When he left, she was still in recovery and I just fell to the ground. It was awful. It was a memory that is seared into my brain.
Steve Taddei: The Abbott family story doesn't stop there. It actually takes a rather positive turn. Years after this chapter, Valerie wrote a children's book based on their family's journey with discovering hearing loss.
Her book, Padapillo is told from the perspective of Bridie's sister, Mary Claire. So rather than me telling you the rest of the story, let's dive between the pages of Padapillo and hear what happened next.
Mary Claire: The ride home from the doctor's office took forever. I was so mad. Why hadn't she told me she couldn't hear me. I knew the listening game must be wrong. I knew I had to test her myself as soon as we got home.
Bridget come play with me, I said, walking her into my room. Can you make a block tower? Here, use these. Bridget ignored me. Here blocks make a tower, I said, pointing to the bucket of blocks. What? Bridget asked. Let me show you, I said flipping the bucket upside down.
One block. Two blocks. Three blocks. Bridget nodded, and started to build her own block tower. I slowly moved towards my toy chest. I had to find something to prove Dr. Anna and her test were wrong. I had to prove that my sister could hear just fine and that she was just plain weird. Ah, ha, I whispered. I turned around. I stood behind my sister and then... [bell ringing] .... Bridget didn't move. She didn't look up. She didn't turn around. She didn't stop at all. She just kept building her block tower.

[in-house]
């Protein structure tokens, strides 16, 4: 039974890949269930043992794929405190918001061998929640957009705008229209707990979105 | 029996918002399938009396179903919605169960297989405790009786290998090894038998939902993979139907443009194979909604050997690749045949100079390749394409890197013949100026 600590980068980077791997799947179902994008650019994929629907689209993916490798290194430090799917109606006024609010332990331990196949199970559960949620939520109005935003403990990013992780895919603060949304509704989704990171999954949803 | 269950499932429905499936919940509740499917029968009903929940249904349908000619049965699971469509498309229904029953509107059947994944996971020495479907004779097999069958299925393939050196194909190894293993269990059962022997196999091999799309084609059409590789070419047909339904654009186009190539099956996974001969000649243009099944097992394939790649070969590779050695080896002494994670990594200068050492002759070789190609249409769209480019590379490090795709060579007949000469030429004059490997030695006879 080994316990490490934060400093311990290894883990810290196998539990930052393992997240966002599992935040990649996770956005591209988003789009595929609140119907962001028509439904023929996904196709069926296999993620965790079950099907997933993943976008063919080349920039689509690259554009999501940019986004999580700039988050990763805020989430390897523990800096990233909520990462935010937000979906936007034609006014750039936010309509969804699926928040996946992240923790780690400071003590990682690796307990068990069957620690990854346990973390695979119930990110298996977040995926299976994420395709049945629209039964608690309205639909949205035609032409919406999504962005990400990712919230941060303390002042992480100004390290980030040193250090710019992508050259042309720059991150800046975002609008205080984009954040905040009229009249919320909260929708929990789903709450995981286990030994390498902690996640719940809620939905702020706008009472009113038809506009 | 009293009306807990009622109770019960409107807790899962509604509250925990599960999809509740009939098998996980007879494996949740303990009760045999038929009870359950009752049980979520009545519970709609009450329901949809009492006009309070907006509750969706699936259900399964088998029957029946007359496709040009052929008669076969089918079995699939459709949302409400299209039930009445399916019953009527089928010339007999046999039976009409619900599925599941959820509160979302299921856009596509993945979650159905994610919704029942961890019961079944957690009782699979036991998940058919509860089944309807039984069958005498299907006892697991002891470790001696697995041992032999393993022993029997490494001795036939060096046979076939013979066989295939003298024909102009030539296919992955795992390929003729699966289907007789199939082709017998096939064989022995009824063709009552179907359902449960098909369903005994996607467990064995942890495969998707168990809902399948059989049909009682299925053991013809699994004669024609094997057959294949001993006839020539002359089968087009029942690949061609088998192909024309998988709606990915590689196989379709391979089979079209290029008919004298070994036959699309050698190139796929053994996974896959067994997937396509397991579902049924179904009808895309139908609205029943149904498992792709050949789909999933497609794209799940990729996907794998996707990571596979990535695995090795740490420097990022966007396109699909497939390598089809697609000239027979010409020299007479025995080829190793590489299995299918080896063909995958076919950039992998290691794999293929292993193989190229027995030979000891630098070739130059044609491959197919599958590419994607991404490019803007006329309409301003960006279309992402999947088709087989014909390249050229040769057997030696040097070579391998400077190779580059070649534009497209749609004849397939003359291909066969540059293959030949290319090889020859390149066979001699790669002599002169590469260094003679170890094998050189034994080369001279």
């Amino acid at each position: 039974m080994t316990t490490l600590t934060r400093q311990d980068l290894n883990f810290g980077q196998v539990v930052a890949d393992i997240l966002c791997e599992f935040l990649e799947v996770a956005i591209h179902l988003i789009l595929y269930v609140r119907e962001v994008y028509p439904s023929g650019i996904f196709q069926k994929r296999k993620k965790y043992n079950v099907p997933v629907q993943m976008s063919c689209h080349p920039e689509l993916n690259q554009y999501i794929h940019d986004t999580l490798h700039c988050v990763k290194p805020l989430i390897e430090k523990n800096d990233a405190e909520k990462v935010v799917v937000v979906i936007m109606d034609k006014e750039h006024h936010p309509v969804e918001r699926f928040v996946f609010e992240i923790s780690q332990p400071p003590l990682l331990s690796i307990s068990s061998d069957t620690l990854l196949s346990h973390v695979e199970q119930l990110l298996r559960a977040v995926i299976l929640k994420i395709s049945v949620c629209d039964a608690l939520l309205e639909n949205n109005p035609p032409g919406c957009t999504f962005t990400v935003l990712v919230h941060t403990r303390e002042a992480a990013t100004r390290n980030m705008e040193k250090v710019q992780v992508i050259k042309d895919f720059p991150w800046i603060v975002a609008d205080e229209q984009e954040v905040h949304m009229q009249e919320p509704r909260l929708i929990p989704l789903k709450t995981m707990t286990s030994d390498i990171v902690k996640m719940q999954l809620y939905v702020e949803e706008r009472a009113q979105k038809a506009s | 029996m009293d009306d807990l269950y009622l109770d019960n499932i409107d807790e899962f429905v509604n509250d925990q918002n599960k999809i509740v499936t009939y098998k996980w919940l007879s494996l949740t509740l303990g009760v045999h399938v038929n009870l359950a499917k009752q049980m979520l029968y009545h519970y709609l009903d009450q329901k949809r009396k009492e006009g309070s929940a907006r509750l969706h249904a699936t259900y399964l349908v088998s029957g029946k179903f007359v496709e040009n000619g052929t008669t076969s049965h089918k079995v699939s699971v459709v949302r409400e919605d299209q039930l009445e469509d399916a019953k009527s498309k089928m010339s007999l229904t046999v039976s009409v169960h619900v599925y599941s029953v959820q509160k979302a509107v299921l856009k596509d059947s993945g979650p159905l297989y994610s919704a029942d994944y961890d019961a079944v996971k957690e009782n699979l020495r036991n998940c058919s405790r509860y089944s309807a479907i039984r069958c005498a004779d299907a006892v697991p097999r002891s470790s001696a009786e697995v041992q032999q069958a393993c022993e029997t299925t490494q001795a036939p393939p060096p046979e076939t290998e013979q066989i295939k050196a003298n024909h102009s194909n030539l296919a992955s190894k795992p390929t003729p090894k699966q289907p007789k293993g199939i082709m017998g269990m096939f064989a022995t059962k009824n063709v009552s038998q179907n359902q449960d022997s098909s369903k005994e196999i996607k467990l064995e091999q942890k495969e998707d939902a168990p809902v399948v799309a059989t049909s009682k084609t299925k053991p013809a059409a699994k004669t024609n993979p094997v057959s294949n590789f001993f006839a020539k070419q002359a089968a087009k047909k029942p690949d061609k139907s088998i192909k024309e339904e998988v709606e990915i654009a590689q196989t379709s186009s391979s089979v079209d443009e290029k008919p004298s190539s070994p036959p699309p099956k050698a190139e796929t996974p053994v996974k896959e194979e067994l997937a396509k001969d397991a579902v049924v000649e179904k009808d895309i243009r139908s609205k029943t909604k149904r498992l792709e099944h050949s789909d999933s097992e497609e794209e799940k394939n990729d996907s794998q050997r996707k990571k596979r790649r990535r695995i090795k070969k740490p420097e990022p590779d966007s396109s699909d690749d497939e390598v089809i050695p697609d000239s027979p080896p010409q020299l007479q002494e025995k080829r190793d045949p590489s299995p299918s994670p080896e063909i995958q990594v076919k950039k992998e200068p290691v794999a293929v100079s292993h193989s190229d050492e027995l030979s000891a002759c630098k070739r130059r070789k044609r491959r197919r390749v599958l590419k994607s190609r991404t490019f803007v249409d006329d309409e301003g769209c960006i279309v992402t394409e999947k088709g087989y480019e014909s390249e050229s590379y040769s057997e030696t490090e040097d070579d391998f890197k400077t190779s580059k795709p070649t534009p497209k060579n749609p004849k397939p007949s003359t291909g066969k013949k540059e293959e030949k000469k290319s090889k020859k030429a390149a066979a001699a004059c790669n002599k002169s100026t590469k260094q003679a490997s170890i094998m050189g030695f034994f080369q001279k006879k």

A few weeks later, Bridget's hearing aids were ready. We all went back to see Dr. Anna the audiologist. Bridget wiggled in her chair, Dr. Anna put the new pink hearing aids in and around her ears. They fit perfectly. These are so pretty. How do they feel, Dr. Anna asked. My sister's eyes grew big and wide. I hear you. She said, I hear you. We all laughed. Mum cried a little bit.